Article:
- Make absolutely certain that you hire your own lawyer to review the paperwork prior to closing.

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I am a Realtor in South Fl. We have an extraordianary number of short sale properties on the market right now (and under contract). I am finding that there is a very, very small percentage of short sales actually getting approved by the mortgage companies. (At this time about 6% of the contracted short sales are actually closing in our area). Most of the time, the lenders have filed foreclosure notices anyway, while the property is being reviewed by the loss mitigation dept. Many times the foreclosure dept has completed the process (and foreclosed) first. The loss mitigation depts in our area take months to respond (12 to 16 weeks is average). :cry: The lenders in our area prefer to foreclose so they can get paid by the mtg ins company, plus have the asset to sell. You would recognize the lenders, Wells Fargo, HSBC, Countrywide (!), Washington Mutual, etc. Remember the lenders only get paid from the MI companies in the event of foreclosure. The MI co's do not pay for Deed in Lieu, or Short Sale transactions.

BTW, the loss mitigation dept will not consider the short sale unless the borrower is not making their payments. Late pays and foreclosure notices certainly make a negative impact on the credit report and FICO score.

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In addition, the lenders cannot attach personal liability to the defaulting borrower if they agree to a short sale. So not only do they want payout from MI, but they want to pursue a deficiency judgment against the borrower. Another good reason for a lender to avoid short sales.

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The big problem for any seller of a short sale property is that all lenders are treating shortsales as if they were a foreclosure, which to me they are not. But, that means at this time that the seller will have to wait 3 years to get an FHA loan and 5 years to get one of the other kind. I don't remember what they are as all I am doing is FHA at this time, just kidding, they are conventional/conforming type loans.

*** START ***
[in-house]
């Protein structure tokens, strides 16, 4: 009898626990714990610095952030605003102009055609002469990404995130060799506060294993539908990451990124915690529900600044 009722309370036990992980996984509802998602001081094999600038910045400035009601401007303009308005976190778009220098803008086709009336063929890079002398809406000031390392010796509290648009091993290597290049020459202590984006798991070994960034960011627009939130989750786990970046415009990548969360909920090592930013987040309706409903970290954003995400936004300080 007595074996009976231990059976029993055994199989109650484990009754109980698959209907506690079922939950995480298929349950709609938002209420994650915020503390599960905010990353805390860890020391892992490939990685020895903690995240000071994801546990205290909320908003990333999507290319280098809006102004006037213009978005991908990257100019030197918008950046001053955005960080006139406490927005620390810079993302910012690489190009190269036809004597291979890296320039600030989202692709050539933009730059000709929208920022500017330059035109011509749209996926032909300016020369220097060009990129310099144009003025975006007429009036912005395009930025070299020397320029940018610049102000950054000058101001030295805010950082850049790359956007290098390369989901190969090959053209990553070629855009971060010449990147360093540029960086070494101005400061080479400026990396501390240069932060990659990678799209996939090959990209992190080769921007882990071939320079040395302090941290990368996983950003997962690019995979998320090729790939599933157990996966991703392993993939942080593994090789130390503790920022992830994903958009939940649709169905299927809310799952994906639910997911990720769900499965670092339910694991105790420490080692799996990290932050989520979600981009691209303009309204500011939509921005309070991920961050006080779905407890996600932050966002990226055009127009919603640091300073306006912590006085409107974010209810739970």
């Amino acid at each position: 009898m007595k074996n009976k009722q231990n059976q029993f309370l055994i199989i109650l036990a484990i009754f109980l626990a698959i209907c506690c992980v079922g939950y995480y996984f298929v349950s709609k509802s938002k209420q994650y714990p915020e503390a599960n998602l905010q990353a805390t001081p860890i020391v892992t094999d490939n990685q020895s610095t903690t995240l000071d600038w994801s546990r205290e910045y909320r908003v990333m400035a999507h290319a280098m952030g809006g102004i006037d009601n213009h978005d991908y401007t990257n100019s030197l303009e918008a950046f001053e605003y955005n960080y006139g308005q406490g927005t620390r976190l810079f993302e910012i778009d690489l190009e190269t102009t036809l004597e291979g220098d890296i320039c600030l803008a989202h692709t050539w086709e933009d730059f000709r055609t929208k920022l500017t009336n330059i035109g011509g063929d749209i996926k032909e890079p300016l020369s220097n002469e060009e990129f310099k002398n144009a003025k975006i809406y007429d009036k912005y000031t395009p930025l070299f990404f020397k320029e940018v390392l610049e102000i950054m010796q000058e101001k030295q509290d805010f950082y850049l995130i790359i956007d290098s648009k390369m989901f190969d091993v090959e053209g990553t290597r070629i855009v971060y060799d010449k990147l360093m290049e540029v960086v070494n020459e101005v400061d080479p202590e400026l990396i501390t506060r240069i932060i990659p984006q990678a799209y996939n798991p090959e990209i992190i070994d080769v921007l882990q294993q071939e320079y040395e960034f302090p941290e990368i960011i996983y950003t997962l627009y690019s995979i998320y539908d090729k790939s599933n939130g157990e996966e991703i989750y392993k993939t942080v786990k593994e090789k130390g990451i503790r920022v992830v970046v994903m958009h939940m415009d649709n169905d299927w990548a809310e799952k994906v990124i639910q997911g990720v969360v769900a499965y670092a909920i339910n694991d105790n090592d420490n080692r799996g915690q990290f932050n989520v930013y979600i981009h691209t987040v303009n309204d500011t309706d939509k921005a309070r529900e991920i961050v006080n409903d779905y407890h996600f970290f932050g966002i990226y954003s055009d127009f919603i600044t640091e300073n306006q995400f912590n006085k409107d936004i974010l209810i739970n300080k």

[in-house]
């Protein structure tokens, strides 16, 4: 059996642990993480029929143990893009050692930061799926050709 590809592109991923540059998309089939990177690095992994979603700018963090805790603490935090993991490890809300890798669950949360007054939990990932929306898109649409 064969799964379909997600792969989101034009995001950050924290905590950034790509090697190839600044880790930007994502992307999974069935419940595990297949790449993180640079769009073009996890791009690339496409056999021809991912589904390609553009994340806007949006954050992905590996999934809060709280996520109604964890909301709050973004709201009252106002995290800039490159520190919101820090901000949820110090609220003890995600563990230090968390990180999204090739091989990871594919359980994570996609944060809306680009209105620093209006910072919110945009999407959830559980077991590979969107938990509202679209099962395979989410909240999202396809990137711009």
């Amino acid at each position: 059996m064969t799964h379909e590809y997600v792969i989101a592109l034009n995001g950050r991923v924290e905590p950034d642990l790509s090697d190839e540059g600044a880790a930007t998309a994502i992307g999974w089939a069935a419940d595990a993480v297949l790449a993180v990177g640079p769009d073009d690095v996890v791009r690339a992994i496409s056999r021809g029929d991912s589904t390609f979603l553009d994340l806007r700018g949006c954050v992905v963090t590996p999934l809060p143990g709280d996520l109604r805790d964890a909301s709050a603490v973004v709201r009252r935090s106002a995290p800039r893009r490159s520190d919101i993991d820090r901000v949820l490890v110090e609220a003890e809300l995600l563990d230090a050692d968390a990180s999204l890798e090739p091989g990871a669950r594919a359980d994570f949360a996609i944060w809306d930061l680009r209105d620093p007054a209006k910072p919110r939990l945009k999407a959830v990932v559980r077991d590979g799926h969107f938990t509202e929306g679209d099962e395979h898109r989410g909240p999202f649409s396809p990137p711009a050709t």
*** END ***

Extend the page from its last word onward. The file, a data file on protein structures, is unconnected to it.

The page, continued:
There is one investor that as of 3 months ago was not treating short sales as FC, but the bank won't tell me who they are.

Charles

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Also, I have noticed (regarding personal liablility) - that many of the lenders are requiring the seller to sign a note for a large part of the deficiency (or the entire amount of the deficiency) BEFORE they will approve the short sale officially. So the seller/borrower has to pay the balance. They usually will break it up over 120 mths with no interest - but sometimes these deficiecies are $100k or more. If the lender does not require it (waives the deficiency) then the MI company wants a note signed. Of course, this is why most of the short sales do not close - most sellers do not want (or can not) short sell the home and pay the note